What Went Wrong in Argentina?

As Argentina's economy unravels in street demonstrations, food riots, and political tumult, conventional wisdom suggests that a lethal combination of reckless government spending and a fixed exchange rate is to blame. Large fiscal deficits, so this argument goes, pumped up domestic demand, which fueled inflation and caused the peso to appreciate in real terms, even though it was pegged to the US dollar at a nominal one-to-one exchange rate. As public debt grew, the government's only hope of paying it back was a deflationary clampdown on available money and credit--with a collapse in output, soaring unemployment, and civil disorder almost inevitable.

This line of reasoning is plausible, because exchange rate misalignment may indeed be at the heart of Argentina's problems (albeit for very different reasons that we will not explore here, one associated with a sudden stop in capital flows). But fiscal profligacy alone cannot explain Argentina's meltdown.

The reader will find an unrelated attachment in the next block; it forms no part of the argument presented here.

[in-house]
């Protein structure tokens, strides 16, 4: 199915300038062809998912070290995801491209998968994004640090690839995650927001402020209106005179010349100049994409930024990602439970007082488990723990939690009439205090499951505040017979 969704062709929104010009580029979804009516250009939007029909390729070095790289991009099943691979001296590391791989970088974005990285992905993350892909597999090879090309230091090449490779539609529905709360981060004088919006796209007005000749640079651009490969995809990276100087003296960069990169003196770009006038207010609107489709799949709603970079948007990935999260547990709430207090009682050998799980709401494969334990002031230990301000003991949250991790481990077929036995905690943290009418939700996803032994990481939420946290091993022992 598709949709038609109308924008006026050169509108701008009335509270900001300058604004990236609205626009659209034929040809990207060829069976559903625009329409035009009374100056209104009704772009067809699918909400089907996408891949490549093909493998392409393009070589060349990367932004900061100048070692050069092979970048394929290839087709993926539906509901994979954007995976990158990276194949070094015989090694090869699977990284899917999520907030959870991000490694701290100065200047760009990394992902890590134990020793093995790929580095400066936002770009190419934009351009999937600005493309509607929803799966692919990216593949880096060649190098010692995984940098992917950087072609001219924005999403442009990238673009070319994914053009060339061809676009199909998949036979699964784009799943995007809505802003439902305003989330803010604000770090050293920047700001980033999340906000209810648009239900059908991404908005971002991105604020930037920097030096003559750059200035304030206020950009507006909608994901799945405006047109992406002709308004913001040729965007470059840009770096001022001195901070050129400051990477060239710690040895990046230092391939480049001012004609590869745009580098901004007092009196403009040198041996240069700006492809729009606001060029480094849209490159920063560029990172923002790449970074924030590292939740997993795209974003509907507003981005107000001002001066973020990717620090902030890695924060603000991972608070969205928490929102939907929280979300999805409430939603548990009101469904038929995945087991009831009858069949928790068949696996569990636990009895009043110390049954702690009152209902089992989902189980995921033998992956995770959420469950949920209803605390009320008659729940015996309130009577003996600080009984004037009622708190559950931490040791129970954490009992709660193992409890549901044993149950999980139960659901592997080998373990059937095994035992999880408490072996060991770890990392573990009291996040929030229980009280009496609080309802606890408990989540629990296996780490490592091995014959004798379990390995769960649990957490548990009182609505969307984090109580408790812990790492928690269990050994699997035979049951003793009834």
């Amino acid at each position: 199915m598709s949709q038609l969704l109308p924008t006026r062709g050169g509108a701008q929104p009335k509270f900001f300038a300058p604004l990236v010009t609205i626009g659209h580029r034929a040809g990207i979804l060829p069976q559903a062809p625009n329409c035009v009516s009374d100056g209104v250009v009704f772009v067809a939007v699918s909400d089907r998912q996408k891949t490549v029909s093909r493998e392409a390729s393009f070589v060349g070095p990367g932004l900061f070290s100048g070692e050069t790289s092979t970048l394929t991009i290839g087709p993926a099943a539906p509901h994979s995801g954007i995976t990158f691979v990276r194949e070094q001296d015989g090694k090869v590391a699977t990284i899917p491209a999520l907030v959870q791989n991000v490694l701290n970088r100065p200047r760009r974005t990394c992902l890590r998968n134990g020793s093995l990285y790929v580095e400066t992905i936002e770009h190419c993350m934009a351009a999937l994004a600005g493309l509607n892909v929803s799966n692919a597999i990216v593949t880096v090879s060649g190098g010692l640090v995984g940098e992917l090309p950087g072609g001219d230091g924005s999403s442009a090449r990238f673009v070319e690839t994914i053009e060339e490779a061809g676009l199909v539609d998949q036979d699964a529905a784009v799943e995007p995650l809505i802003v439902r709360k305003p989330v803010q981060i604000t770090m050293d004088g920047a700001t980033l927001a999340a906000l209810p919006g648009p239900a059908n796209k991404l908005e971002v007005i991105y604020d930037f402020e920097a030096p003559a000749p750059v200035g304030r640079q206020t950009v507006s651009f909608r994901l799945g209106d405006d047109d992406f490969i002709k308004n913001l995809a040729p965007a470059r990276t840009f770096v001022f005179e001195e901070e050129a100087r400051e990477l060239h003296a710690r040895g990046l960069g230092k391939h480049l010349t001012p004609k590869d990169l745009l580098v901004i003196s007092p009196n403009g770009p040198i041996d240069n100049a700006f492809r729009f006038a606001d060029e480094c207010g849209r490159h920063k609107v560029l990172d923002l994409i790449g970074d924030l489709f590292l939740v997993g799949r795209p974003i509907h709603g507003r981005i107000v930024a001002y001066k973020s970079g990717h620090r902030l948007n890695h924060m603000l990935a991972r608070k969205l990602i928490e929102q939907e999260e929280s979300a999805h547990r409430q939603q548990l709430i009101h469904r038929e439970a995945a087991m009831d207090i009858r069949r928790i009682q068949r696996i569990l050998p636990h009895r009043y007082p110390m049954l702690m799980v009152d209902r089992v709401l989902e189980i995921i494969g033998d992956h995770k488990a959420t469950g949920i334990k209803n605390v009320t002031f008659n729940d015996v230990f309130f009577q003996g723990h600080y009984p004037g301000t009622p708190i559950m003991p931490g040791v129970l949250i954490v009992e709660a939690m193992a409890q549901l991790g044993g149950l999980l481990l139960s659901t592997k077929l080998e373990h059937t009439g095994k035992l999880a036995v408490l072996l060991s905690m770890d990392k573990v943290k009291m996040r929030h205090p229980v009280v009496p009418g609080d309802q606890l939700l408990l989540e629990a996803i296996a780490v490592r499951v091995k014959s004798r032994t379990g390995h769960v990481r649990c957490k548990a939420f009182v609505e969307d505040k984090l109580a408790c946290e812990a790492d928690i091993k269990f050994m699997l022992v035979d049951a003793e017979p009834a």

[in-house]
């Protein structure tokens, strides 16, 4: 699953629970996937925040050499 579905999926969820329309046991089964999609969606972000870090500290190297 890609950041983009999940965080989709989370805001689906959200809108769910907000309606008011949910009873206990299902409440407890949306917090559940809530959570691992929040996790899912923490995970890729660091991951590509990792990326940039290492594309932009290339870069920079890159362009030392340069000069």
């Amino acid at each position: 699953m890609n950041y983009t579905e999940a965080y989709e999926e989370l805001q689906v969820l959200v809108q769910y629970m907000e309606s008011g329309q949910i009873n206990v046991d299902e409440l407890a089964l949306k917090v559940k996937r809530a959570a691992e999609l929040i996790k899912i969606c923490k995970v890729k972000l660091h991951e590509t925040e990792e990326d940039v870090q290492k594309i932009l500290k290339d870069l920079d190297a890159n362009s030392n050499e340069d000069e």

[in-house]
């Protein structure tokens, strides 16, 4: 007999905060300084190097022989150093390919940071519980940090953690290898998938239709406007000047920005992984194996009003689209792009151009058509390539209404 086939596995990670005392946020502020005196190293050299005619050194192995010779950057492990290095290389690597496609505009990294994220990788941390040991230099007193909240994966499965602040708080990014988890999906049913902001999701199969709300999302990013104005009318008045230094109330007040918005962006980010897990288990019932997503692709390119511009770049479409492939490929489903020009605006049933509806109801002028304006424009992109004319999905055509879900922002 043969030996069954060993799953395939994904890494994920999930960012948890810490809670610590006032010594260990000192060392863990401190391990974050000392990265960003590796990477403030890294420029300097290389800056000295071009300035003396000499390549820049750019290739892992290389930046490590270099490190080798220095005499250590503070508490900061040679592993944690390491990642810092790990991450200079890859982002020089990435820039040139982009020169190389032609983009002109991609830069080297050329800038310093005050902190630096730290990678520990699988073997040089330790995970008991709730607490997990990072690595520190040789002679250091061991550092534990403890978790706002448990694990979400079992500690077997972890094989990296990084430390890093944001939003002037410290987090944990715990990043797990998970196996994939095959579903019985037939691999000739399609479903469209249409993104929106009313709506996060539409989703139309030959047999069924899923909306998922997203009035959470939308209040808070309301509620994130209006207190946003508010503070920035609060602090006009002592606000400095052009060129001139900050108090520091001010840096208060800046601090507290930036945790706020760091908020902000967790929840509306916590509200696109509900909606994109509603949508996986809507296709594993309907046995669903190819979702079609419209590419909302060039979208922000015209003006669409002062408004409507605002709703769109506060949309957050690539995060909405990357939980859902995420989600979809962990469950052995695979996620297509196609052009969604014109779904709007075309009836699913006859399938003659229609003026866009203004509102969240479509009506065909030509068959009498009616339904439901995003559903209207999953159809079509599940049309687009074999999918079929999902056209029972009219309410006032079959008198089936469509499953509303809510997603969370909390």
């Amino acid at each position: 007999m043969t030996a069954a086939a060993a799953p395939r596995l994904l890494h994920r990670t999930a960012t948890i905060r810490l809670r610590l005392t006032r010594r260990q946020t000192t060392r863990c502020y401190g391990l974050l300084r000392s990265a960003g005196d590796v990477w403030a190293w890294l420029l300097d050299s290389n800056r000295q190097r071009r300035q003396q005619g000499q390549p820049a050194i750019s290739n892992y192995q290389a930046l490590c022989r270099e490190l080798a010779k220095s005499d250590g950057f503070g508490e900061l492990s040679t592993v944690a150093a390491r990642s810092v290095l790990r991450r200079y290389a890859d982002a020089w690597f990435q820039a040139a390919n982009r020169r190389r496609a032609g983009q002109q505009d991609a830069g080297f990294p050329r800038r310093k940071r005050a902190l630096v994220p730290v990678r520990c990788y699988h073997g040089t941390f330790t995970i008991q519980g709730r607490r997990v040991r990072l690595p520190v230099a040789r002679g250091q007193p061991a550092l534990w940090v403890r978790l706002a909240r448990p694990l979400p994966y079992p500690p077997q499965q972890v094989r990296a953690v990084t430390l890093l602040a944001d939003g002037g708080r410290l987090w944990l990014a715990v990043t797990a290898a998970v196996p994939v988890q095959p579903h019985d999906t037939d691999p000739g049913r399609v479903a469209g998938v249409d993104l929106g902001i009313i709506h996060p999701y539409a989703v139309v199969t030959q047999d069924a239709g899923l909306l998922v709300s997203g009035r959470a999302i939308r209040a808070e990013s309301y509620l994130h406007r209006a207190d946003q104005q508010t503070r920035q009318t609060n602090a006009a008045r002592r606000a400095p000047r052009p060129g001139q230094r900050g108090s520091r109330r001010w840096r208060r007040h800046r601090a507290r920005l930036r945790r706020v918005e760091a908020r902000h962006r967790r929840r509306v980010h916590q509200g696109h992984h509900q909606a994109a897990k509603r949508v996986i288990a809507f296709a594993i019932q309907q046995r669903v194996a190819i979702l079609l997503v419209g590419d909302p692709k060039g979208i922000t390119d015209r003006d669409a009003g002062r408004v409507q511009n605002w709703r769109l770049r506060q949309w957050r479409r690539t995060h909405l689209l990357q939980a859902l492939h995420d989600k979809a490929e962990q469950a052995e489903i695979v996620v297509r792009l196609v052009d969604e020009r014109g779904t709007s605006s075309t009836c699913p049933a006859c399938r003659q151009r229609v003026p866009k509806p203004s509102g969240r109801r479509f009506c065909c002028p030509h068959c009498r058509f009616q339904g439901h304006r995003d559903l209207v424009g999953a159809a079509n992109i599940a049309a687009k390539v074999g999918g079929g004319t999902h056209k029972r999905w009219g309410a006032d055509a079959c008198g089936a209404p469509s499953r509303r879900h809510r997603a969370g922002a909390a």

Throughout the 1990s, Argentina's budget deficit never exceeded 2% of GDP, with the exception of 1999, when it rose to 2.5%, before falling back to 2.4% in 2000. While public-sector borrowing pushed external debt from 28.4% of GDP in 1991 to 51.4% in 2000, this still compares favorably with countries renowned for their fiscal probity. The European Union, for example, requires its member states to cap budget deficits and public debt, respectively, at 3% and 60% of GDP. Moreover, like Argentina's dollar peg, most EU countries abandoned control over their exchange rates by adopting the euro. Yet no one suggests that Germany, France, or Italy risk sharing Argentina's fate.

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